Enabling digital enterprise for healthcare

Enabling digital enterprise for healthcare

By Amit Phadnis

Published: Thu 6 Feb 2020, 7:36 PM

Last updated: Thu 6 Feb 2020, 9:43 PM

The healthcare industry today faces many challenges: the growth and aging of global populations, escalating costs, growing complexity. Health systems are facing margin pressures and are looking to technology to help drive breakthroughs in patient outcomes, improve operational and clinical productivity, and find new areas of growth. It is also becoming abundantly clear that Artificial Intelligence (AI) and analytics will be the game changers that will drive positive outcomes for patients as well as providers, caregivers and other stakeholders across the health ecosystem.
One significant asset that the health ecosystems has is the availability of data because of the digitization of patient records, archival imaging data, digital pathology - as well as the availability of genomic and radionomic information. Adding to that is much of the information across the social spectrum and patient-centric information from connected devices and wearables. This multi-dimensional as well as multi-modality information within and outside of health systems needs to be aggregated in a way that lends itself to analytics and deep learning algorithms. These applications also need to be integrated seamlessly into existing workflows and care areas to provide real value to clinicians.
The data in health systems and in social domain, exists in disparate forms, in different locations and across different systems, leading to siloed and fragmented information. This makes it challenging to contextualise the patient longitudinal information as well as horizontal knowledge base within health systems, acquired over decades of work and bring it to bear at the point of care.
They try to cobble together these systems, but our customers tell us they need a true partner to help them leverage data, software and analytics across their entire business, bringing together a connected, digital enterprise.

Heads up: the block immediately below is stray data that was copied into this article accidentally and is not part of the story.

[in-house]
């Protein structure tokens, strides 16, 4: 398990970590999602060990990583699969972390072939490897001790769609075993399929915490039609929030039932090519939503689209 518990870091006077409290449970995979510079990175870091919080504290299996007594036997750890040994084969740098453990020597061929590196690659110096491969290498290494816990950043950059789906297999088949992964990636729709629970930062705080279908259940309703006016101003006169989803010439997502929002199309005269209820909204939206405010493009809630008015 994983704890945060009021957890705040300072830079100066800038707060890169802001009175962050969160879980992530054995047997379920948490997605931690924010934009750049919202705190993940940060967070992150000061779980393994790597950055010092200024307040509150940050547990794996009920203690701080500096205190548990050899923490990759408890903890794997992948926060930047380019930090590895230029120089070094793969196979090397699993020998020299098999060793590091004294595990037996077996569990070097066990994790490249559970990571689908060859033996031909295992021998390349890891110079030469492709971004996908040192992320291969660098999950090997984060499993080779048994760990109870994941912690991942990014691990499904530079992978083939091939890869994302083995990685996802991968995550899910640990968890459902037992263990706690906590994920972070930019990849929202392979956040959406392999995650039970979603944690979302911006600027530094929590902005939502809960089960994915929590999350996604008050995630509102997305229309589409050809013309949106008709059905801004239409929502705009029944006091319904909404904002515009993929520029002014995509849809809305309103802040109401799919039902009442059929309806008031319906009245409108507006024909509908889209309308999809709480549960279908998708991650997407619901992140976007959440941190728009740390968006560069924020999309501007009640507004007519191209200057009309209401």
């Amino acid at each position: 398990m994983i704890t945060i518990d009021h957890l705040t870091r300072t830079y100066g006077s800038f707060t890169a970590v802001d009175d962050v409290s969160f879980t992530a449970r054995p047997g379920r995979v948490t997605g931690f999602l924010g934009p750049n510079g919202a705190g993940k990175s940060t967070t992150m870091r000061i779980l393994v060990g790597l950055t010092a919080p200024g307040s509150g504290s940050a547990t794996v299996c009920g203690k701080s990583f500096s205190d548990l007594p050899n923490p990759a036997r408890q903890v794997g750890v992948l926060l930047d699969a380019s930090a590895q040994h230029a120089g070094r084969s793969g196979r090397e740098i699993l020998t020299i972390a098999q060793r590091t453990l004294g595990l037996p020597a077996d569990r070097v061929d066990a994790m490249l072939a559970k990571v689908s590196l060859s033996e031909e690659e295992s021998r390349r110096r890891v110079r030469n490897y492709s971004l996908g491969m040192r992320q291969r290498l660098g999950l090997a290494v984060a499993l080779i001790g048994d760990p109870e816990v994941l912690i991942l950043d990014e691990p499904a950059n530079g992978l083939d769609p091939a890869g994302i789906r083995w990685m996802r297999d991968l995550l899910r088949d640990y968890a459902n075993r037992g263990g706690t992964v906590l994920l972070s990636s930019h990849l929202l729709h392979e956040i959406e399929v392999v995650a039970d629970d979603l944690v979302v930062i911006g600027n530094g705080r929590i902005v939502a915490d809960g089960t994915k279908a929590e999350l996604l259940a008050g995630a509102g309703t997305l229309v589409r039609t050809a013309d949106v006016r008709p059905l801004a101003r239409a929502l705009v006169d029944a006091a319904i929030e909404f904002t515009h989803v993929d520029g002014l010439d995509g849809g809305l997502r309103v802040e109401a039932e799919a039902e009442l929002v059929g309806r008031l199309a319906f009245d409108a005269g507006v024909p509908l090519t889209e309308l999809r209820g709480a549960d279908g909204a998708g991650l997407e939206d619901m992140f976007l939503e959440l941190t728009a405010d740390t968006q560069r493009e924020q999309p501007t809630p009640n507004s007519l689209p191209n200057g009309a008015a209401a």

That's why GE Healthcare is making significant investments aggregating data and in applying AI and analytics to healthcare data to uncover insights that improve patient outcomes, reduce waste and inefficiencies, and eliminate costly and harmful errors. We are also integrating these technologies into our leading imaging and monitoring equipment. Bringing together medical device and digital capabilities, the clinical and domain knowledge, combined with our deep relationships and long history in the healthcare industry, gives us a unique role to play in driving the future of health around the world.
We created Edison - GE Healthcare's intelligence platform designed specifically for the needs of healthcare - in part to help solve these challenges and help our customers stitch together various digital technologies, data across the health systems and devices, to drive care area solutions.
Over the next few years, we expect the platform to become central to the healthcare ecosystem and an important hub for innovation with thousands of applications and healthcare services available. While there is no shortage of projections on what a healthier world looks like thanks to more precise, predictive, prescriptive, efficient and preventative care, we are already making tangible progress toward that vision.
With our clinical command centers, we give health systems the capability to anticipate, detect and mitigate risk in real time, complementing other performance improvement tools. Command centers are multi-purpose, scalable and evolve over time. Humber River Hospital in Toronto launched the world's first clinical analytic applications or "tiles" inside of a hospital command center to revolutionize the patient experience and bring a new standard of patient-centered quality healthcare.
And in September, we received the first FDA clearance for Critical Care Suite, an AI-powered X-ray system used to analyze X-ray images to detect the potentially fatal condition pneumothorax, more commonly known as collapsed lung. The system flags any cases that need immediate attention, so clinicians can prioritize these patients and avoid any further health complications.
These are just a few examples of what data, analytics and AI is already enabling today - but it is just the beginning of what technology can deliver. Our efforts are advancing intelligent health - using advanced device and digital technologies to drive better patient and clinical outcomes across care areas and enhancing the efficiency and productivity of healthcare systems around the world.
- Amit Phadnis, chief digital officer at GE Healthcare. Views expressed here are his own and do not reflect newspaper's policy

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